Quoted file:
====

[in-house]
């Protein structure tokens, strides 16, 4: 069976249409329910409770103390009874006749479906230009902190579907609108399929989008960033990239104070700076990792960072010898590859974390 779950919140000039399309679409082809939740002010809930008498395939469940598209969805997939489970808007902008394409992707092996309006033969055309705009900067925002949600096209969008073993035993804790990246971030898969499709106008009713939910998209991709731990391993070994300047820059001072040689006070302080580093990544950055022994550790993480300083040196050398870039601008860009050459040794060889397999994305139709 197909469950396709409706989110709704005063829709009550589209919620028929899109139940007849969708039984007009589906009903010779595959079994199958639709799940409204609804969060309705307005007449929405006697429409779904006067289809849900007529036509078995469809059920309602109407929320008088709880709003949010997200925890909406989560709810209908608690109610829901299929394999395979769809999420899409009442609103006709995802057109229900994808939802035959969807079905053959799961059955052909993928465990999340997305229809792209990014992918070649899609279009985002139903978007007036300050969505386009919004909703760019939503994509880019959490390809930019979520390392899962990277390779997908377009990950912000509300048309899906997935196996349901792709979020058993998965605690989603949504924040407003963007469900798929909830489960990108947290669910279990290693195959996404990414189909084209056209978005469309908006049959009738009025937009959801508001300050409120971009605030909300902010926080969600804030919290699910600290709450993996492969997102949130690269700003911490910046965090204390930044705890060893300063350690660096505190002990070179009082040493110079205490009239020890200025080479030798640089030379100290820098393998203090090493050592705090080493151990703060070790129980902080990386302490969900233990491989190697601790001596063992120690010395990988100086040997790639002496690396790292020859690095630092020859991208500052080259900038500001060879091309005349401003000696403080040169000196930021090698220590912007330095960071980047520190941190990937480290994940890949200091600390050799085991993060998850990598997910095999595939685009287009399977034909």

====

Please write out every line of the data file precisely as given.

[in-house]
């Protein structure tokens, strides 16, 4: 069976249409329910409770103390009874006749479906230009902190579907609108399929989008960033990239104070700076990792960072010898590859974390 779950919140000039399309679409082809939740002010809930008498395939469940598209969805997939489970808007902008394409992707092996309006033969055309705009900067925002949600096209969008073993035993804790990246971030898969499709106008009713939910998209991709731990391993070994300047820059001072040689006070302080580093990544950055022994550790993480300083040196050398870039601008860009050459040794060889397999994305139709 197909469950396709409706989110709704005063829709009550589209919620028929899109139940007849969708039984007009589906009903010779595959079994199958639709799940409204609804969060309705307005007449929405006697429409779904006067289809849900007529036509078995469809059920309602109407929320008088709880709003949010997200925890909406989560709810209908608690109610829901299929394999395979769809999420899409009442609103006709995802057109229900994808939802035959969807079905053959799961059955052909993928465990999340997305229809792209990014992918070649899609279009985002139903978007007036300050969505386009919004909703760019939503994509880019959490390809930019979520390392899962990277390779997908377009990950912000509300048309899906997935196996349901792709979020058993998965605690989603949504924040407003963007469900798929909830489960990108947290669910279990290693195959996404990414189909084209056209978005469309908006049959009738009025937009959801508001300050409120971009605030909300902010926080969600804030919290699910600290709450993996492969997102949130690269700003911490910046965090204390930044705890060893300063350690660096505190002990070179009082040493110079205490009239020890200025080479030798640089030379100290820098393998203090090493050592705090080493151990703060070790129980902080990386302490969900233990491989190697601790001596063992120690010395990988100086040997790639002496690396790292020859690095630092020859991208500052080259900038500001060879091309005349401003000696403080040169000196930021090698220590912007330095960071980047520190941190990937480290994940890949200091600390050799085991993060998850990598997910095999595939685009287009399977034909």